2. Confession. "Take with you words." Words are cheap enough. It is well that no costly sacrifice is required, but only "words," which the poorest and most illiterate can utter. Words are worthless in themselves, but they have true value when they come from an honest and good heart. If a child who has done wrong is shut up alone to think over his fault, he knows that all he has to say is, "I'm sorry." It is easy enough to say the words; yet he sits there, proud and defiant, until better thoughts come to him; and when at last he falters out "I'm sorry," it is enough to win him reconciliation. The "words ' are nothing, but they mean much, for they involve self-conquest and humiliation. That is the meaning of the exhortation to the penitent. "Take with you words."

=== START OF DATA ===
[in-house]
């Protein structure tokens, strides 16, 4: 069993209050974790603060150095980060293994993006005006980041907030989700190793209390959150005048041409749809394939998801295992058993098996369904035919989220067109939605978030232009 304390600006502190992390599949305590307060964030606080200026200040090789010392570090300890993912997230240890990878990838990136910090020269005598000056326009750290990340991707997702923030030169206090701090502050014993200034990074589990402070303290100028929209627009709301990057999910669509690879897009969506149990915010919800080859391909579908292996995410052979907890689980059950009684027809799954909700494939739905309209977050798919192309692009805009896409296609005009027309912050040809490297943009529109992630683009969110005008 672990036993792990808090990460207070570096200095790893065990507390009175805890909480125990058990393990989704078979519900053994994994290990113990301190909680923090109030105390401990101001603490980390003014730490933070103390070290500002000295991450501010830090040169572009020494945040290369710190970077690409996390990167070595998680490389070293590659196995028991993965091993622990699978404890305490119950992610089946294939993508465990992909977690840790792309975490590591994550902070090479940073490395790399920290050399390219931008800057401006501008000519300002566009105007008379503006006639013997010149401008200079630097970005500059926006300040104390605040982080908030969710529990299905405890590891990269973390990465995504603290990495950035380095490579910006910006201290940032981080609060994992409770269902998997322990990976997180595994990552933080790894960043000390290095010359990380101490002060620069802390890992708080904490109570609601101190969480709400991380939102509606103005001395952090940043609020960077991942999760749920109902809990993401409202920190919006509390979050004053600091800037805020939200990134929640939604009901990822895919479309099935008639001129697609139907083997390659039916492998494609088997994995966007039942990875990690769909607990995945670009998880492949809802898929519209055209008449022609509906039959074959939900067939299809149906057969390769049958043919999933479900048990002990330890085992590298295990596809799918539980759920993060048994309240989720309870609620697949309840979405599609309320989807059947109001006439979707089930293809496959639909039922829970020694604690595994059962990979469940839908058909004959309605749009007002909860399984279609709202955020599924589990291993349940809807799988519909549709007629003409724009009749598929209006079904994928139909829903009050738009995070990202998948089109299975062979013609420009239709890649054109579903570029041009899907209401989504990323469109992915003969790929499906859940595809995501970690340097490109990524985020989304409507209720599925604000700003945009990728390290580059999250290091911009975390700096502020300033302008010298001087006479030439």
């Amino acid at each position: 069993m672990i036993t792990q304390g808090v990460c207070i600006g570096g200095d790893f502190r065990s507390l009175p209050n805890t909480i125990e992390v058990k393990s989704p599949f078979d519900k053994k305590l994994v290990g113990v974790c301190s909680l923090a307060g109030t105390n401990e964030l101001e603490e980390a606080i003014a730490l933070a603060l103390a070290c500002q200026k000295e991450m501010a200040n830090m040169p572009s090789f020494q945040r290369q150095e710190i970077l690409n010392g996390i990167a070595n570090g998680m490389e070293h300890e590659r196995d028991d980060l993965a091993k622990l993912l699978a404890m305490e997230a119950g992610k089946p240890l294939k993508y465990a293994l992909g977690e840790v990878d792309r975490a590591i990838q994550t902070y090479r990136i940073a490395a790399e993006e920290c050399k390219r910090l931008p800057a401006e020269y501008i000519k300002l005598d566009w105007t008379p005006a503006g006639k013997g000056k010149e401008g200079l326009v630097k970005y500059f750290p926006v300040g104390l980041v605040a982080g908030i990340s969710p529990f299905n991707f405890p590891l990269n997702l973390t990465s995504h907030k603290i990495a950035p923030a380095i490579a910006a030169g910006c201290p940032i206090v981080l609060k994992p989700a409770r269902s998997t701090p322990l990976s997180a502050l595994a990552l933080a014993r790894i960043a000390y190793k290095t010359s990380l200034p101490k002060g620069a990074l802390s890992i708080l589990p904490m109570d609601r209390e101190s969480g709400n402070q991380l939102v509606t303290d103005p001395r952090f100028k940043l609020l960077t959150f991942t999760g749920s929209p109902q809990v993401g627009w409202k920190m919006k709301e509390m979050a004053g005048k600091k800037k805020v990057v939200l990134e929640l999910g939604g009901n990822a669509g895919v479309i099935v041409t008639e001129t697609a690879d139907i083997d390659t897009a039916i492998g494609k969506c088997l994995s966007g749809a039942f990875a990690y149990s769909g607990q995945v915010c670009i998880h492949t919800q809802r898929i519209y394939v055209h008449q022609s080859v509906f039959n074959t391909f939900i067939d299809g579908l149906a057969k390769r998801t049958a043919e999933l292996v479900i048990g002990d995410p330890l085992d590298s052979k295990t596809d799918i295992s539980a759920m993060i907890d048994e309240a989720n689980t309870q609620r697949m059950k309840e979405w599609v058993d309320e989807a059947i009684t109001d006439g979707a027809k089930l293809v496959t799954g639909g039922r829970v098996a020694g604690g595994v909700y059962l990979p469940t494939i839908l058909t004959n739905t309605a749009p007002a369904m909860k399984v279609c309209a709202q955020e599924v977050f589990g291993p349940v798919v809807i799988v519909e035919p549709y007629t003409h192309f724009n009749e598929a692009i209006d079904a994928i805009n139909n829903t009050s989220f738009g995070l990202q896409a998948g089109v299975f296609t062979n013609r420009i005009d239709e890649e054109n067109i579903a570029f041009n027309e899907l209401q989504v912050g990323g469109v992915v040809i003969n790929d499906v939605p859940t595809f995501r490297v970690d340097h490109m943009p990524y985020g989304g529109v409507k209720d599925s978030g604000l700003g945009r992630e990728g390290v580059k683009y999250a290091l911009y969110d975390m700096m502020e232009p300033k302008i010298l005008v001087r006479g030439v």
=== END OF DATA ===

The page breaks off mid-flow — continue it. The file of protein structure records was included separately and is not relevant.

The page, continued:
(1) "Take away all iniquity." This implies that only God can do so. The prayer involves much. We want not only the consciousness of sin or the punishment of sin removed, but the "iniquity" itself taken away. The true penitent does not say, "Take away the sins that disgrace me, but spare those by which I make money," or, "Destroy my lusts, but let ambition and pride remain." Popular sins, pet sins, as well as vile sins, are included in the words, "Take away all iniquity."
(2) "And receive us graciously;" literally, "receive good." The "good" we offer God comes from himself, so that we must say of all right desire and true thought and Christian service, "Of thine own have we given thee." He can only cast out evil by pouting in good. He leaves no heart empty, but gives the new love to keep out, as well as to cast out, the old. Yet even the good he gives is so affected by our imperfections that, casting ourselves upon his condescension and mercy, we need to pray, "Receive good."
(1) To have done with the old sins. "Asshur shall not save us," etc. This is an abjuration of Israel's three sins:
(a) trust in man (Asshur);
(b) trust in self (horses, equivalent to military power);
(c) trust in idols.